Monday 9th December 2019
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Global momentum building on peatlands research for climate change

Peatlands have so far been underestimated in global climate change negotiations, but this is starting to change.

Peatland-Indonesia

Land clearing on peatland, Indonesia. Photo credit: Ryan Woo/CIFOR

Discussions alongside the UNFCCC Bonn Climate Change Conference last week showed an increasing interest in the carbon dynamics of these critical landscapes, and their potential contribution to climate change mitigation and adaptation.

The Centre for International Forestry Research (CIFOR) and partners held a side event on Thursday, May 11 2017, titled “Re-discovering the magnificent carbon storage potential of wetlands and peatlands.” Co-hosted by the European Space Agency (ESA), Friedrich Schiller University Jena (FSU Jena) and Wageningen University & Research (WUR), the event highlighted the latest research on how to best manage, conserve, monitor and restore peatlands, and how they can be incorporated in climate change action.

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Millions of people earn their livelihoods off peatlands, but unsustainable practices are threatening the integrity of these ecosystems, and could accelerate global climate change. Drainage, burning and conversion of peatlands for agriculture and other purposes is a major source of greenhouse gas emissions. There is an urgent need to develop low-impact agricultural practices that can sustain both peat and people.

Peatlands-side-event

Participants at the side event on peatlands: L-R: Daniel Murdiyarso, CIFOR; Rosa Maria Roman-Cuesta, CIFOR and WUR; Simon Lewis, Leeds University; Dianna Kopansky, UN Environment; Louis Verchot, CIAT; and Frank Martin Seifert, ESA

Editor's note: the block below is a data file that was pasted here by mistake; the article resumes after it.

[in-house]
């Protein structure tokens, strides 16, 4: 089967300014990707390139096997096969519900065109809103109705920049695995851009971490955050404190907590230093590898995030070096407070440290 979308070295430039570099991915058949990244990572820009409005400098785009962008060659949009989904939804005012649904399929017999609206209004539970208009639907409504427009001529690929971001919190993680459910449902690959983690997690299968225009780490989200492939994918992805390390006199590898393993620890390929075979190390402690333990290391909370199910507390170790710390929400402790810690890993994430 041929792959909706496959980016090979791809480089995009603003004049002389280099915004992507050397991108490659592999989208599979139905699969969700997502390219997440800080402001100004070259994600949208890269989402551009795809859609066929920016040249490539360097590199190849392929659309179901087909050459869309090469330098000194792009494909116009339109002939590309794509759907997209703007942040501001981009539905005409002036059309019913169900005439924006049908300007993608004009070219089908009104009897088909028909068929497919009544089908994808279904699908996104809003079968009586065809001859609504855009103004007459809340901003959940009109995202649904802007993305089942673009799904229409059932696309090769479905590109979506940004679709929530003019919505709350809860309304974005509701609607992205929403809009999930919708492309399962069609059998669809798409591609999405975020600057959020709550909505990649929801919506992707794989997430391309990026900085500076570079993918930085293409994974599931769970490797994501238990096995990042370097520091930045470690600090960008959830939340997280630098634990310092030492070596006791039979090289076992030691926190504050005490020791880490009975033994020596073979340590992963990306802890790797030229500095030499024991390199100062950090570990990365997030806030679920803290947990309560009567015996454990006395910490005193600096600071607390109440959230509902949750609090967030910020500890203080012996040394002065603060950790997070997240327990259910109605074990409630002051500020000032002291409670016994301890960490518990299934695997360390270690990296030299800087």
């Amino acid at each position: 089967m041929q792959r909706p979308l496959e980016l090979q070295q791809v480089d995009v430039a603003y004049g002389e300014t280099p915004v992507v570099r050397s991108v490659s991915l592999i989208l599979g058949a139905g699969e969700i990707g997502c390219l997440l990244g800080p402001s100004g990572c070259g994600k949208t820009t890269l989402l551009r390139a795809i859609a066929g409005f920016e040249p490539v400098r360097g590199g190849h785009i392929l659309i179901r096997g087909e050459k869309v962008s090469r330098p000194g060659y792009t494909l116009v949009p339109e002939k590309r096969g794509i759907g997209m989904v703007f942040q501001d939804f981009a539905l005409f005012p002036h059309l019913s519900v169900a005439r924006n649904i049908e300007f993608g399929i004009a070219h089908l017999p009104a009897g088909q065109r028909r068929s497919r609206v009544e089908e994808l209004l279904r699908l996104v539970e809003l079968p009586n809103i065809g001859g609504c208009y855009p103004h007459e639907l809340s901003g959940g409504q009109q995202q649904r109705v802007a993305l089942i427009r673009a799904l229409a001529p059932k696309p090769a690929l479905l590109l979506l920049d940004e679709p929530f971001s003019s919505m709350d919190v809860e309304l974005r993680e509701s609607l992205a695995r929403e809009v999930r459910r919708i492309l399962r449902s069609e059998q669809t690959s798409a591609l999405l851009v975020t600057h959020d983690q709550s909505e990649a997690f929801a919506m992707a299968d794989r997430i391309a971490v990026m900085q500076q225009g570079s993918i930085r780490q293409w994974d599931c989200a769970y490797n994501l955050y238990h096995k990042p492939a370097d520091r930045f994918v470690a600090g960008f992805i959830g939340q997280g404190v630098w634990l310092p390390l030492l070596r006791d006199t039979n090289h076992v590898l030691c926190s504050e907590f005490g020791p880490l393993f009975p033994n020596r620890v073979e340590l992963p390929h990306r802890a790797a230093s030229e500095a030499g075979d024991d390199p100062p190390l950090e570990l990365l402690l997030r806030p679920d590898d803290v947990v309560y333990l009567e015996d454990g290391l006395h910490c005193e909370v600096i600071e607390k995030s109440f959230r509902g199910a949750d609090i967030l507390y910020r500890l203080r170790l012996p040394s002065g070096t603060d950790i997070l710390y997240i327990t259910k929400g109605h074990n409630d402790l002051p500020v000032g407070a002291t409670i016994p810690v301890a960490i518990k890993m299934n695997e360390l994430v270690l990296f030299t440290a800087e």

Rich in organic matter, peatlands also hold enormous potential to counter climate change. Covering only 3-5% of the Earth’s surface, peatlands are estimated to hold more than 30% of world’s carbon stocks, in far denser quantities than aboveground stocks such as forests. Disturbing these ecosystems causes a massive release of greenhouse gases, while conserving them keeps rich carbon stocks in the ground, with implications for carbon accounting.

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“Some countries have already included peatlands in their Nationally Determined Contributions (NDCs) under the UNFCCC, but some have not, because they do not yet understand the vital role of this particular ecosystem,” says CIFOR Principal Scientist Daniel Murdiyarso, the moderator of the side event.

“In the next round of NDCs, I think it’s important to consider including peatlands,” he says.

The connections between climate, peat and people will be further explored at the Global Landscapes Forum: Peatlands Matter event in Jakarta, Indonesia, on Thursday, May 18, led by CIFOR in coordination with UN Environment and the World Bank.

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